Free agent slugger Edwin Encarnacion will hit the market in search of as many as five guaranteed years at as much as $25MM annually, his agent Paul Kinzer tells TSN. Clubs have already been in touch about the first baseman and DH, who ranks second on MLBTR’s list of the top fifty free agents.
As Kinzer notes, the market will dictate Encarnacion’s ultimate price. One major factor could be whether National League teams will join their American League competitors in pursuing him. “He proved this year that he is a solid first baseman and I think that will make him attractive to National League teams as well,” said Kinzer. Of course, it’s fair to wonder whether those organizations will believe he can man the position over the life of such a lengthy contract.
The agent opined that there could be 11 teams in pursuit of Encarnacion. We’ve already heard that the Blue Jays are making a play to retain him, and Kinzer tells WEEI.com’s Rob Bradford that he also sees the division-rival Red Sox as a great fit. Encarnacion loves hitting in Boston, says Kinzer, and also likes the idea of stepping into the sizable shoes of fellow Dominican David Ortiz. The Astros and Rangers are at least two other hypothetical landing spots, Ken Rosenthal of FOX Sports notes on Twitter.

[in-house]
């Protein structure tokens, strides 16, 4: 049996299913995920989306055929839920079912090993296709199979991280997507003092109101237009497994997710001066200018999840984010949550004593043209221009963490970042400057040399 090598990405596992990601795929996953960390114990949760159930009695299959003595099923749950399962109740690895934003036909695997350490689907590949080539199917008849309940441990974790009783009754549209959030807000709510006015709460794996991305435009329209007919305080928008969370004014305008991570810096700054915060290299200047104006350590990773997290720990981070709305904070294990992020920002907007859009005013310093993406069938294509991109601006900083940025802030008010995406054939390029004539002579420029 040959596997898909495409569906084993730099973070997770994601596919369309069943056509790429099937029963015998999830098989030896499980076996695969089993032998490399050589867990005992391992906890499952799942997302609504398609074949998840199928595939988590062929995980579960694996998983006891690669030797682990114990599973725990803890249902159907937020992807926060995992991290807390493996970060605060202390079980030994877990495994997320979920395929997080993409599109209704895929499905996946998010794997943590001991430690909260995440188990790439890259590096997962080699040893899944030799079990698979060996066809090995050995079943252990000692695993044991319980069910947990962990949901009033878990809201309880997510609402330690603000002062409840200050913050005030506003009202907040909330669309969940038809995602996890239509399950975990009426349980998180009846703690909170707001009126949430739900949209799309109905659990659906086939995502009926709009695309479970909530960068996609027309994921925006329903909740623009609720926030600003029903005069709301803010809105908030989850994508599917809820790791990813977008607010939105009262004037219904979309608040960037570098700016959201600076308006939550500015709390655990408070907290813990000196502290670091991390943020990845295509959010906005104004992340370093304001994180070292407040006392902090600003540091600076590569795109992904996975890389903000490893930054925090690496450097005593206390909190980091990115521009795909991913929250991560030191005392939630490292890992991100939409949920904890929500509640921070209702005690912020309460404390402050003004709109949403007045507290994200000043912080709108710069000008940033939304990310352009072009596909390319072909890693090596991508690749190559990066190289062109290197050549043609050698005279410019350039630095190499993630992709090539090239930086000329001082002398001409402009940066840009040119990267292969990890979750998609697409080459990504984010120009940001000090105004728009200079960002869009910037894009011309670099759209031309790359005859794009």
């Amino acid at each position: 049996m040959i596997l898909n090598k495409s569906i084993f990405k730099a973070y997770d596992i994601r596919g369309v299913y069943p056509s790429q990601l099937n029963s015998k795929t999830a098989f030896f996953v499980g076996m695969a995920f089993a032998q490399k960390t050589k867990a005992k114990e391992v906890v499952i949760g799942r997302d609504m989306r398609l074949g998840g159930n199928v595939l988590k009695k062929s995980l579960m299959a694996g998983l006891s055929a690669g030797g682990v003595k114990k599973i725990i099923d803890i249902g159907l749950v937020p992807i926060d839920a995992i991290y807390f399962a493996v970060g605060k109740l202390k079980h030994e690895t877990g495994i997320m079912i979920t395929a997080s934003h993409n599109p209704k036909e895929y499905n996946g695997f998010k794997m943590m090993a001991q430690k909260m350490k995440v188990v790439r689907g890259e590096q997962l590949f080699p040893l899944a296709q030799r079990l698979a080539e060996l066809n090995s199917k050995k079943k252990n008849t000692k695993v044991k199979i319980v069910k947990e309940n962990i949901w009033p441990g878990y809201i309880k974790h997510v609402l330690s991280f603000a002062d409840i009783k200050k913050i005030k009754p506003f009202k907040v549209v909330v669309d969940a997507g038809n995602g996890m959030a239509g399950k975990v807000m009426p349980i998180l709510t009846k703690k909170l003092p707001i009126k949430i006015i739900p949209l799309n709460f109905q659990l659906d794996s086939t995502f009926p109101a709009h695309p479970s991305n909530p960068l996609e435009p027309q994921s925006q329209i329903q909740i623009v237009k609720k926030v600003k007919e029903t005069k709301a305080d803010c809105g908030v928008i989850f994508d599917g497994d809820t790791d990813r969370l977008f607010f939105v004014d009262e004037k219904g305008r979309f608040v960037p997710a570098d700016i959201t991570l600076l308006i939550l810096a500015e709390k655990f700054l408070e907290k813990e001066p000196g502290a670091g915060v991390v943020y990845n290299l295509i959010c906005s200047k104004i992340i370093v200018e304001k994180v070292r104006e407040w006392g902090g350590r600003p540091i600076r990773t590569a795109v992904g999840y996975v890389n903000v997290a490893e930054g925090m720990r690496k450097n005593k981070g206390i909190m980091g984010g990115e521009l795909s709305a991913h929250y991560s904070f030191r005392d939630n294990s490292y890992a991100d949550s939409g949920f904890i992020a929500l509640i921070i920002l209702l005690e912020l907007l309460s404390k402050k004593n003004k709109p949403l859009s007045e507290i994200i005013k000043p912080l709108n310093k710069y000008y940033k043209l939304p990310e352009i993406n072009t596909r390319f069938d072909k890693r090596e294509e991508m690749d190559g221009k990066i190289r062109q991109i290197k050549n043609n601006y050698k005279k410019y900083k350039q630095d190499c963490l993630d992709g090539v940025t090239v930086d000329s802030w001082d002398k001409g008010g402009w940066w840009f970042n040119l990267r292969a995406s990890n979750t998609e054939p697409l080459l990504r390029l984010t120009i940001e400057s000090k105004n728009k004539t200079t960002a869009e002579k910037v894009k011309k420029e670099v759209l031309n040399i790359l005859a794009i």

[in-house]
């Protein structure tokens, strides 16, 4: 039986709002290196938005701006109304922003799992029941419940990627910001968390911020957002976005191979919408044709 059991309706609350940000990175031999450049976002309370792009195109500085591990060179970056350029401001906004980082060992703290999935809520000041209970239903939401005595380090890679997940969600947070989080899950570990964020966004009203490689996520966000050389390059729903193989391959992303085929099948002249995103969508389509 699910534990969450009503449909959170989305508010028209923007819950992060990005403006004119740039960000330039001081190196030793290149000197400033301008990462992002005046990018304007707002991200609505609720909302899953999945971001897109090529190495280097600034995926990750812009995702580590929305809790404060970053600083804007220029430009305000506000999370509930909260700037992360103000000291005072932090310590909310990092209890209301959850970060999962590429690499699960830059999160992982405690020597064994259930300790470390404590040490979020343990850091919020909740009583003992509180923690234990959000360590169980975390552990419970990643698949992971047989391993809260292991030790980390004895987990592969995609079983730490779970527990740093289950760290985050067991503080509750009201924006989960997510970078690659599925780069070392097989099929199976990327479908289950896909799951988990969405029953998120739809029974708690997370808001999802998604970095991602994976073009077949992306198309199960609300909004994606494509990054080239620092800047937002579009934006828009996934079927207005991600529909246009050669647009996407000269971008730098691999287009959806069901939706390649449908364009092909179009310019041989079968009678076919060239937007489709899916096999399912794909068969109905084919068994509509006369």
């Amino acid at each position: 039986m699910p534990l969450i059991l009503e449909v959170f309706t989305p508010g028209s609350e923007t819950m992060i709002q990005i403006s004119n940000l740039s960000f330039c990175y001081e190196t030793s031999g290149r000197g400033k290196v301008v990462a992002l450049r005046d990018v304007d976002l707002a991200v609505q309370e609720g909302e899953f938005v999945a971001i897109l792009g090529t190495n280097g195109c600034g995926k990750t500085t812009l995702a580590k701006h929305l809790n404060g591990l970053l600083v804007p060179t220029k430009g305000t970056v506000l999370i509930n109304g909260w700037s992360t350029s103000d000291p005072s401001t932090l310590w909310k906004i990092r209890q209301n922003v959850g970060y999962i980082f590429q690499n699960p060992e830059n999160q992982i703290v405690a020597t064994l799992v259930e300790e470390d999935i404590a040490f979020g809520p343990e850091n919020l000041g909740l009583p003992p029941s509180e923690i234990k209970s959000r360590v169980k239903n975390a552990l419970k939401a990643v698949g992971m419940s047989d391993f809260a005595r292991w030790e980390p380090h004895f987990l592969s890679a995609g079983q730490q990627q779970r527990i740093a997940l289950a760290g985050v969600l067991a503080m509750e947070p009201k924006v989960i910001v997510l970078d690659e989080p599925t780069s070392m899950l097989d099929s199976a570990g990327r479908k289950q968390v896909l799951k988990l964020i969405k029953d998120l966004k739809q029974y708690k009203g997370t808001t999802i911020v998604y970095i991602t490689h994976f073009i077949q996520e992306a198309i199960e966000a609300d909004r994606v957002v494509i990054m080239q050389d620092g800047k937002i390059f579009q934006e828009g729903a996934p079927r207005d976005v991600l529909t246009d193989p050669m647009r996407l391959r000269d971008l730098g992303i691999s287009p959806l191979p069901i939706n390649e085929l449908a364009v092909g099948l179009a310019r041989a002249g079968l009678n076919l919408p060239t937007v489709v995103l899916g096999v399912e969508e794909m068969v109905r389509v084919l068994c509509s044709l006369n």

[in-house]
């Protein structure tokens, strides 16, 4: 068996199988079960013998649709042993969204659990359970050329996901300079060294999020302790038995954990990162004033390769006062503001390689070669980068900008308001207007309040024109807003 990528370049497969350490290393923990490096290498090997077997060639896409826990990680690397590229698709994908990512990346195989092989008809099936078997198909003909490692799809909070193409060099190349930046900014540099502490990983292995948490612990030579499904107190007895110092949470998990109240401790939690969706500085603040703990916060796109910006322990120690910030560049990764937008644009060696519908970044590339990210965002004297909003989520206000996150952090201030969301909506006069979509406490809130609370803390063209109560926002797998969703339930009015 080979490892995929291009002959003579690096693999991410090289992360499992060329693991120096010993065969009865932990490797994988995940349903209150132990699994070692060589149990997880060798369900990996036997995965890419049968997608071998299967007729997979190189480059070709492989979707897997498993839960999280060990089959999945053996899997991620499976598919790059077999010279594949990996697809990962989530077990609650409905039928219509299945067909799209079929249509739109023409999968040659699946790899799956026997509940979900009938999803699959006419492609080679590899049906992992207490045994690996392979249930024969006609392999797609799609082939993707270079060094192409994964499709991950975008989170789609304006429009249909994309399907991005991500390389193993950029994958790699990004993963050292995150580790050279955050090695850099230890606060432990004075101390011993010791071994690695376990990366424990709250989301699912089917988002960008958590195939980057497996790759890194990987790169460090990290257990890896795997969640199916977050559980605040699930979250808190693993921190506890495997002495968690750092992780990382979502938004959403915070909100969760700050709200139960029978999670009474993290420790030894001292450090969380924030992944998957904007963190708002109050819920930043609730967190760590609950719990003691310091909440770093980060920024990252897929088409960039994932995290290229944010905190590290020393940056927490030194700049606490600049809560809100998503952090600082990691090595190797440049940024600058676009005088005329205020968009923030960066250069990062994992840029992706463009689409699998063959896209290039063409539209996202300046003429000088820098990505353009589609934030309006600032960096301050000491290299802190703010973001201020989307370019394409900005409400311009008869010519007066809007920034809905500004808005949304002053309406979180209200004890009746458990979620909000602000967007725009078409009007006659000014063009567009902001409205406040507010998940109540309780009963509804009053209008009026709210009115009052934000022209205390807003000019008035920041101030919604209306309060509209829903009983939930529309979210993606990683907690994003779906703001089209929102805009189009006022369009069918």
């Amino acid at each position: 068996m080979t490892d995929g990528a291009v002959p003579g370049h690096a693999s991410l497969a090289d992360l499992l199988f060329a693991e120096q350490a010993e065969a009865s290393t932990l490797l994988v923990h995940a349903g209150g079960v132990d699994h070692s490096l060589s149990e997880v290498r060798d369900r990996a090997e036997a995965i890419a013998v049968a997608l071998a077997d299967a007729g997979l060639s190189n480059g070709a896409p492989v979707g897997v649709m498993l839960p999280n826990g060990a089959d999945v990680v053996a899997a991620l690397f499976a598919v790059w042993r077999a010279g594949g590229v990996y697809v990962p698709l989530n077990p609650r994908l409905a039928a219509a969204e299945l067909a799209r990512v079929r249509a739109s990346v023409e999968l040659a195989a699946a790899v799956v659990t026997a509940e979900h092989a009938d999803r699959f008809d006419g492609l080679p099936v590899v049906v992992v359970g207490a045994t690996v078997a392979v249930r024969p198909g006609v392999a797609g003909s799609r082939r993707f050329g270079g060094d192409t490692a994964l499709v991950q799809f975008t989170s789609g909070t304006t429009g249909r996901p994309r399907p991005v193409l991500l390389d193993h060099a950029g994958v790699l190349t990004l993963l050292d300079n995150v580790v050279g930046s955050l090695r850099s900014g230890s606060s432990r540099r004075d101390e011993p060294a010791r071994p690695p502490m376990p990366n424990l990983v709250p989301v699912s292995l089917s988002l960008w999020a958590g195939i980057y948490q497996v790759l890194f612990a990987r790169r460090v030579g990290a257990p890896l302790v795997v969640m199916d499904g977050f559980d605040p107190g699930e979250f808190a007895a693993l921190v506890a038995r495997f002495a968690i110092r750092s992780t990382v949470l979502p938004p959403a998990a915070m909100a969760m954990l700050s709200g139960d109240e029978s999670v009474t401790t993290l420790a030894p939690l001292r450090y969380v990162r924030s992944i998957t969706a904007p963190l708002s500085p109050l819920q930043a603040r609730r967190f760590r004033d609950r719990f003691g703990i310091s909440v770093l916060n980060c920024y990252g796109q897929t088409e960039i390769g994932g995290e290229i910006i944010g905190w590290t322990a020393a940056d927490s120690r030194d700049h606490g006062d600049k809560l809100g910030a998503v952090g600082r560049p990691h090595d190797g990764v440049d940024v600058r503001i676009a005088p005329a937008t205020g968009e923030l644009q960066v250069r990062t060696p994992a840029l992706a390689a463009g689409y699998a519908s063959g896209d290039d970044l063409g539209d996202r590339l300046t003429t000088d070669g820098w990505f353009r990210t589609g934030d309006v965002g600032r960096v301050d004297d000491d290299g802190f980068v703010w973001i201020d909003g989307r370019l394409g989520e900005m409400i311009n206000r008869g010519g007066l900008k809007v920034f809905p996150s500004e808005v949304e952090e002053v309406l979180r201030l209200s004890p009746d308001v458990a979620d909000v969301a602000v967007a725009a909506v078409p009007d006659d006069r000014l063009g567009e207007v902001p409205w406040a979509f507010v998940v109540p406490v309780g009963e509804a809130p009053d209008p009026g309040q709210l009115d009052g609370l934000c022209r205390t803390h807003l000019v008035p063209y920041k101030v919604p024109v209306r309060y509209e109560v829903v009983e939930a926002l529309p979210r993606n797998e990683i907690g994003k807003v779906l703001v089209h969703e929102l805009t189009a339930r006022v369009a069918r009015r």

It’s possible that things could move quickly, Kinzer also tells Bradford, with some teams having already shown a willingness to make an early splash. “Last year moved pretty quick on a lot of higher guys, so we’ll see,” he said. “The only thing this time is the collective bargaining agreement [defining the luxury tax threshold], how that works out.” Encarnacion, too, is ready to make a decision if the terms are to his liking. “If he feels comfortable and he feels like he’s treated fairly, he can pull the trigger fairly rapidly,” said Kinzer.
Since he’s obviously set to reject the Jays’ qualifying offer, any team signing Encarnacion will need to sacrifice a draft pick to add him — even Toronto, which would otherwise add a selection — but it’s certainly arguable that he’s a big enough piece that it won’t impact his earning power too significantly. Kinzer trumpets Encarnacion’s quiet but positive clubhouse presence, hard-working approach, conditioning and health. Teams will weigh all of these factors, along with his outstanding track record at the plate (.272/.367/.544 over his last five seasons), against his age and defensive limitations in deciding just how hard to push.